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A family drags their feet toward the doors of Memphis Animal Services in 2015, clinging tightly to their dog, Bagel. They hand him over to an employee and turn away with eyes full of tears, never to see the dog again. Little did they know that Bagel would end up at an East Tennessee animal rescue center days later, with his kidneys shut down and spirit broken due to the emotional strain of coming to the shelter.
“It can happen in 30 minutes,” said Posada. “If somebody brings one in sick or hurt, we won’t turn it away, and then we’re full.”
While the spaces do get tight, and are tight often, this shelter is labeled as “no-kill.” This means that fewer than 10 percent of the animals brought in will be euthanized. The only time an animal is euthanized at the Carter County shelter is under a veterinary recommendation due to sickness or severe aggression.
“Never will we euthanize for space,” said Posada. “I know they used to before I took over [in November 2016], but I never will.”
“The big thing is that their heartbeats are still going,” said Hopson about his rescue efforts. “When dogs become an inconvenience, they become disposable.”
Not only does the couple run a rescue out of their home, but they also own a business transporting both cats and dogs up North to find homes. This business is entirely separate from the rescue, although the money made here often goes toward dog food and other amenities.
“We started with nothing,” said Hopson, “and then two weeks later we had a 40-foot trailer, and a week later we had a Ford Dooley sitting in the driveway and we were like ‘Wow, this really spiraled out of control,’ and here we are.”
Every two weeks, the Hopsons will load up 65–75 dogs and drive them to seven different drop-off locations in Northern states like New York, Connecticut and Pennsylvania. Hopson said he puts about 6,400 miles on his Ford each month.
Around 70 percent of the dogs transported are on their way to a home where they have already been adopted. The final 30 percent are taken to other shelters that are not so crowded. Every dog transported started out in a shelter for the mandatory amount of time needed for an owner to find and reclaim it.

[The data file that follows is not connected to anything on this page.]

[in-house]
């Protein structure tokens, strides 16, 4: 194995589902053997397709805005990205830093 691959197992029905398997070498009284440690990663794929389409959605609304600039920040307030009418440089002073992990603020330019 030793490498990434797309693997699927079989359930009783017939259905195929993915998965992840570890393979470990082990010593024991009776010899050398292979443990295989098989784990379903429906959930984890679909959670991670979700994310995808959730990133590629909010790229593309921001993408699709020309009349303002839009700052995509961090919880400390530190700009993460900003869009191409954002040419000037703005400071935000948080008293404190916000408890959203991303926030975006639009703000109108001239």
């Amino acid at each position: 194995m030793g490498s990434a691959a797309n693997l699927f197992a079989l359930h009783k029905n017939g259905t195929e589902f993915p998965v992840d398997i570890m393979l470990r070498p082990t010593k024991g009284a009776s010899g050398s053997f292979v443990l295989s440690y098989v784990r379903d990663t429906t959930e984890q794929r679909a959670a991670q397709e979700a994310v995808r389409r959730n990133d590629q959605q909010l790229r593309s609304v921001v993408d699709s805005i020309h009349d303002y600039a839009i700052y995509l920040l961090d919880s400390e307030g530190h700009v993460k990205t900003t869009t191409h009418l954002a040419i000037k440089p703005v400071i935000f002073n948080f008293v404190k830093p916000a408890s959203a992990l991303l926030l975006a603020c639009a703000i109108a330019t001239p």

“We have shelters up North recruiting dogs from the South just so they have some in their shelter,” said Hopson. “When you go in there are huge buildings that are fully equipped and fully staffed with only two dogs in it.”
In Carter County, spay or neuter contracts are signed upon adoption, and the employees of the shelter are persistent in ensuring that the pet owner actually follows through by calling the vet to verify the surgery. If an owner does not get the pet fixed, the shelter will repossess it.
“Basically if we have an animal come in that’s not spayed or neutered and hasn’t been owner reclaimed, it has to be spayed or neutered or it will not leave the shelter,” said King. “I don’t want 9,000 animals running around. I will not contribute to the problem. It’s the only way to do it.”
In the North, however, laws are much more strict and owners are held accountable. Pet owners must pay an annual license fee, similar to buying vehicle tags.
“When implemented correctly it works really well,” said Hopson.
“The South is a different breed, and a little education goes a long way,” said Heidden. “The overpopulation problem is now everybody’s problem.”
The organization offers discounted spay and neuters for pets, vaccinations provided in the home of the animal and a puppy pantry for families who love their pet but cannot afford to feed it.
“Most everything is preventable,” said Heidden. “You can tell people but you can’t make them do something.”
All four of these people believe that spaying and neutering pets will solve a lot if not all of the overcrowding problems in shelters.
“[Bringing your pet to a shelter] needs to be a method of last resort,” said Heidden, “but if it happens, we want to know that the shelter is open to people who need it.”
The Hopsons saw Bagel’s story on Facebook and brought him to Bright Hope Animal Rescue for about a year and a half before finding his forever home. He is now happy and healthy, thanks to a better living environment and more one-on-one attention that could not be provided by the overcrowded Memphis Animal Services facility. There are animal advocates in the South like the Hopsons who desperately want to see pets taken care of.
“Do anything,” said Hopson. “If you can rescue, rescue. If you can’t rescue, foster. If you can’t foster, volunteer. If you can’t volunteer, give money. If you can’t give money, just tell somebody who can.”
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